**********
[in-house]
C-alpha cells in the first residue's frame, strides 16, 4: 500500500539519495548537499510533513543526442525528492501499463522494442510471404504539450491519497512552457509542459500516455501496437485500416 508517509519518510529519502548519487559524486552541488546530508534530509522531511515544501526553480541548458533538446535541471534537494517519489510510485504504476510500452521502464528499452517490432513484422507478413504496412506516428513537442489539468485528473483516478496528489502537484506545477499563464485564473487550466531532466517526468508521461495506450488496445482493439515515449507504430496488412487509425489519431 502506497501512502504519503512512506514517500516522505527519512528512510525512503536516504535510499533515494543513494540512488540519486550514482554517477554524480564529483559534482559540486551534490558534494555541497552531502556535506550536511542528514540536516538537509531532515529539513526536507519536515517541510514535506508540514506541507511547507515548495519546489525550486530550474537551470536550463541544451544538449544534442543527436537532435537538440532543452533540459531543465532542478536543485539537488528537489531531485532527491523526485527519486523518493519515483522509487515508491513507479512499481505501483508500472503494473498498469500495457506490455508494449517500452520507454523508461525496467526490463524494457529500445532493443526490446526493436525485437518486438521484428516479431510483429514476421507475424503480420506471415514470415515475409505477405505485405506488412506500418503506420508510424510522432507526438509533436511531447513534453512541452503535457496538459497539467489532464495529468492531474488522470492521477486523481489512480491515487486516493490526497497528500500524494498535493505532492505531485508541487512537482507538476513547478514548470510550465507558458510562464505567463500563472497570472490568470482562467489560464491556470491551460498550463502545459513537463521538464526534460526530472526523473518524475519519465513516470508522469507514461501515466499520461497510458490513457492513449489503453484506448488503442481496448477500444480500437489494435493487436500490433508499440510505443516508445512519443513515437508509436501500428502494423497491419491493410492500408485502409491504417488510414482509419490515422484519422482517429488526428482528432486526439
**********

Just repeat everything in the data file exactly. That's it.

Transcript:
[in-house]
C-alpha cells in the first residue's frame, strides 16, 4: 500500500539519495548537499510533513543526442525528492501499463522494442510471404504539450491519497512552457509542459500516455501496437485500416 508517509519518510529519502548519487559524486552541488546530508534530509522531511515544501526553480541548458533538446535541471534537494517519489510510485504504476510500452521502464528499452517490432513484422507478413504496412506516428513537442489539468485528473483516478496528489502537484506545477499563464485564473487550466531532466517526468508521461495506450488496445482493439515515449507504430496488412487509425489519431 502506497501512502504519503512512506514517500516522505527519512528512510525512503536516504535510499533515494543513494540512488540519486550514482554517477554524480564529483559534482559540486551534490558534494555541497552531502556535506550536511542528514540536516538537509531532515529539513526536507519536515517541510514535506508540514506541507511547507515548495519546489525550486530550474537551470536550463541544451544538449544534442543527436537532435537538440532543452533540459531543465532542478536543485539537488528537489531531485532527491523526485527519486523518493519515483522509487515508491513507479512499481505501483508500472503494473498498469500495457506490455508494449517500452520507454523508461525496467526490463524494457529500445532493443526490446526493436525485437518486438521484428516479431510483429514476421507475424503480420506471415514470415515475409505477405505485405506488412506500418503506420508510424510522432507526438509533436511531447513534453512541452503535457496538459497539467489532464495529468492531474488522470492521477486523481489512480491515487486516493490526497497528500500524494498535493505532492505531485508541487512537482507538476513547478514548470510550465507558458510562464505567463500563472497570472490568470482562467489560464491556470491551460498550463502545459513537463521538464526534460526530472526523473518524475519519465513516470508522469507514461501515466499520461497510458490513457492513449489503453484506448488503442481496448477500444480500437489494435493487436500490433508499440510505443516508445512519443513515437508509436501500428502494423497491419491493410492500408485502409491504417488510414482509419490515422484519422482517429488526428482528432486526439